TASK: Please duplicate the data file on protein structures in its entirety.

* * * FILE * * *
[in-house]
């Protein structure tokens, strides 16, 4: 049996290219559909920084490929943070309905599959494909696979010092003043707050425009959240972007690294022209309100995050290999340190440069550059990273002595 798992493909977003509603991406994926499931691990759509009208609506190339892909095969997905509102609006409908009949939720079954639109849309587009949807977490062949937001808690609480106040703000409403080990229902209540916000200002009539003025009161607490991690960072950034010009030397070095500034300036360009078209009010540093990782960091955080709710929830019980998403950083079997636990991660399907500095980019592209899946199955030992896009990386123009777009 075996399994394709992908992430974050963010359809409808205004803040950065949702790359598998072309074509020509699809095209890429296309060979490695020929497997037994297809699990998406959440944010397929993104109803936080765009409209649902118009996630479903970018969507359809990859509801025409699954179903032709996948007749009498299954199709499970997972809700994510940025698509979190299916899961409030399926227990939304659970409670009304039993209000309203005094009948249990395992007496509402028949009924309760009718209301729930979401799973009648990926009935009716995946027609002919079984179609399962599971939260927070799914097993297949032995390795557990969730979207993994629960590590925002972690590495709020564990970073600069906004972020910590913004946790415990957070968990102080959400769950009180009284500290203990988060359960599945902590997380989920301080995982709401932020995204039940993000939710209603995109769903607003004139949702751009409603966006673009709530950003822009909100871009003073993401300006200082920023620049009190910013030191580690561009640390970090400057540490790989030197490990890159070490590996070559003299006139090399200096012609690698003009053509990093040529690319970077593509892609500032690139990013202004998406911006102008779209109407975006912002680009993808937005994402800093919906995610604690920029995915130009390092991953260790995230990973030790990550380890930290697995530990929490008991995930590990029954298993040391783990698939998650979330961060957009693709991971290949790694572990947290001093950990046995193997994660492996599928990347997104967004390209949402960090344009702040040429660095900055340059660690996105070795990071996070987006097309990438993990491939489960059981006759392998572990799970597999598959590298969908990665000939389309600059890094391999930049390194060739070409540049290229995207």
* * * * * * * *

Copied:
[in-house]
């Protein structure tokens, strides 16, 4: 049996290219559909920084490929943070309905599959494909696979010092003043707050425009959240972007690294022209309100995050290999340190440069550059990273002595 798992493909977003509603991406994926499931691990759509009208609506190339892909095969997905509102609006409908009949939720079954639109849309587009949807977490062949937001808690609480106040703000409403080990229902209540916000200002009539003025009161607490991690960072950034010009030397070095500034300036360009078209009010540093990782960091955080709710929830019980998403950083079997636990991660399907500095980019592209899946199955030992896009990386123009777009 075996399994394709992908992430974050963010359809409808205004803040950065949702790359598998072309074509020509699809095209890429296309060979490695020929497997037994297809699990998406959440944010397929993104109803936080765009409209649902118009996630479903970018969507359809990859509801025409699954179903032709996948007749009498299954199709499970997972809700994510940025698509979190299916899961409030399926227990939304659970409670009304039993209000309203005094009948249990395992007496509402028949009924309760009718209301729930979401799973009648990926009935009716995946027609002919079984179609399962599971939260927070799914097993297949032995390795557990969730979207993994629960590590925002972690590495709020564990970073600069906004972020910590913004946790415990957070968990102080959400769950009180009284500290203990988060359960599945902590997380989920301080995982709401932020995204039940993000939710209603995109769903607003004139949702751009409603966006673009709530950003822009909100871009003073993401300006200082920023620049009190910013030191580690561009640390970090400057540490790989030197490990890159070490590996070559003299006139090399200096012609690698003009053509990093040529690319970077593509892609500032690139990013202004998406911006102008779209109407975006912002680009993808937005994402800093919906995610604690920029995915130009390092991953260790995230990973030790990550380890930290697995530990929490008991995930590990029954298993040391783990698939998650979330961060957009693709991971290949790694572990947290001093950990046995193997994660492996599928990347997104967004390209949402960090344009702040040429660095900055340059660690996105070795990071996070987006097309990438993990491939489960059981006759392998572990799970597999598959590298969908990665000939389309600059890094391999930049390194060739070409540049290229995207």